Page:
Posts Tagged ‘literature’

yes I will Yes

Thursday, July 28th, 2011

Stylist Magazine in Britain recently posted a list of the best 100 closing lines from books.

They mentioned a lot of literary greats–The Great Gatsby, Pride and Prejudice, The Old Man and the Sea.  And several classic literary spec-fic ones, like 1984, The Wonderful Wizard of OzSlaughterhouse Five, Brave New World.

But I didn’t see them mention my fav:  Molly Bloom’s soliloquy from Joyce’s Ulysses, which forms the whole last chapter.  She wrestles with weighty emotional issues in her life, and her monologue becomes a heartwarming reaffirmation of her love for Leopold, ending with the famous words “and yes I said yes I will Yes.”

The droll literati joke is that Molly’s soliloquy also contains no punctuation. So the entire chapter is actually the last line! How could you have a better closing line than one that is an entire chapter? :)

“Heretics give meaning to defenders of the faith.”

Tuesday, June 2nd, 2009

This past weekend, my First Reader and I went back into D.C. to see Tom Stoppard’s new play “Rock ‘n’ Roll,” at The Studio Theater.

It’s about a Czech dissident in Cambridge, who returns home during the 1968 unrest, and his mentor, a British communist university professor. Stoppard himself was born in Czechoslovakia before fleeing the Nazis, and the play mixed twenty years of Czech opposition with the Western rock music that was an important symbol for the dissidents.

It was an interesting play and an engaging production in the round, and there were lots of wry truths about totalitarianism of all stripes, but for me this play was nowhere near as brilliant as Stoppard’s “Arcadia.” “Rock ‘n’ Roll” seemed mostly about ideas–the Czech opposition movement, communism in Britain, 60s and 70s rock in general and the music and life of Syd Barrett (the Pink Floyd founder and Cambridge native who became mentally unstable) in particular. The parallels, to me as a musician and a student of history and literature, were fascinating.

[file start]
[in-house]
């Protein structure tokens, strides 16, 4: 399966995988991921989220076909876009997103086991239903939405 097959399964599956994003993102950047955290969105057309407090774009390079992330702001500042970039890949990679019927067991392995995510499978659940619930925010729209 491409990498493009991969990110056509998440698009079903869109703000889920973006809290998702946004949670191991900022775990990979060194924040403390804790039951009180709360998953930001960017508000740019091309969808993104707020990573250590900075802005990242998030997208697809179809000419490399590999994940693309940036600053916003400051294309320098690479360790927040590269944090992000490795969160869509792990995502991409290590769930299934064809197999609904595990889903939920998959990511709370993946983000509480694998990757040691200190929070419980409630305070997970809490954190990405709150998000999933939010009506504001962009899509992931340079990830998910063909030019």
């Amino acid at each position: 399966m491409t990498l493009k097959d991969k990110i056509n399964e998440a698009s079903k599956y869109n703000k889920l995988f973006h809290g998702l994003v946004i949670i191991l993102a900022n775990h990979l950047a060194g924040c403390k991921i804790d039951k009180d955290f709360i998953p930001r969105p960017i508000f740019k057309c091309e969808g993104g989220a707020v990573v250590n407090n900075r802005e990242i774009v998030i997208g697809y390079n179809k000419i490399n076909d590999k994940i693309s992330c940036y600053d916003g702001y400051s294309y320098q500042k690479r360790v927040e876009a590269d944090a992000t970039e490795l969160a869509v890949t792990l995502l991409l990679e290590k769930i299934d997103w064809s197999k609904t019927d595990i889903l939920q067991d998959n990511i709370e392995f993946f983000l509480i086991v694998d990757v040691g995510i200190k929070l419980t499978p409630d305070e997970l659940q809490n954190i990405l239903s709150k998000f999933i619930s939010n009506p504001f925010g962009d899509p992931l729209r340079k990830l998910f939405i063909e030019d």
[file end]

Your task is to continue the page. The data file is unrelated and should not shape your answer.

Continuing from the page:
But other than some tender moments with the British communist Max and his extended family, the play didn’t seem to be as much also about the characters. Perhaps it was the long lapses of narrative time between scenes, often three or more years. Perhaps it’s that the essence of rock or of winning societal freedom is hard to dramatize. Perhaps it was that the dissident protagonist didn’t seem to have a clear goal–he went home to Czechoslovakia but didn’t know exactly why; he vacillated about signing a political petition then got talked into it; he spent time between scenes in prison but didn’t seem much changed for it; and his running off with another character at the end of the play seemed sudden to me and not fully motivated.

Arcadia” is likewise about ideas, but at the same time it’s also about the characters. Thomasina is aching to learn, Septimus is driven to teach her, Bernard aches to prove that Byron stayed at Sidley Park, and Hannah is driven to endure Bernard’s blather. That may be that play’s higher genius, that it’s about both ideas and people at the same time.

Which is definitely the combination I prefer. I don’t care for SF that’s purely about ideas or fantasy that’s purely about a milieu. I’ve got to have dynamic people (or aliens) amongst those ideas or that milieu, rife with their own core hopes and fears, driven to pursue something, so I can empathize with their core humanness while they’re wrestling with ideas or moving through a milieu.

For me, it all comes down to that line from Faulkner’s Nobel acceptance speech–the only thing worth writing (or reading) about is the human heart in conflict with itself.

Pigeons. Sex. Literature.

Tuesday, May 26th, 2009

Last weekend my First Reader and I went into D.C. to see “Arcadia,” Tom Stoppard’s early-90s masterpiece, at the Folger. The play itself is utterly brilliant, seamlessly weaving literature and science and their history over nuanced characters and vivid settings both past and modern.

The Folger’s production of it we thought was pretty good but not equally brilliant. I saw a lady on local PBS saying it was the best “Arcadia” she’d ever seen, but we saw a fantastic one at UVa about ten years ago, which included several very good theater department grad students in the adult roles and undergrad future actress Sarah Drew as Thomasina. It’s hard to remember exactly, and at the time I may partly have been blown away by the play itself, but I still think that production was better.

Either way, it’s a shame that there isn’t a film version of this play, or of more of Stoppard’s work (the Tim Roth/Gary Oldman Rosencrantz and Guildenstern Are Dead is the only one I know of, and I agree with Roger Ebert that the movie falls flat). Especially with the Hollywood screenplays he’s written, you’d think some indie director would be interested in filming one of his plays. Maybe they’re just far too cereberal for a film audience–which might be one reason I love them.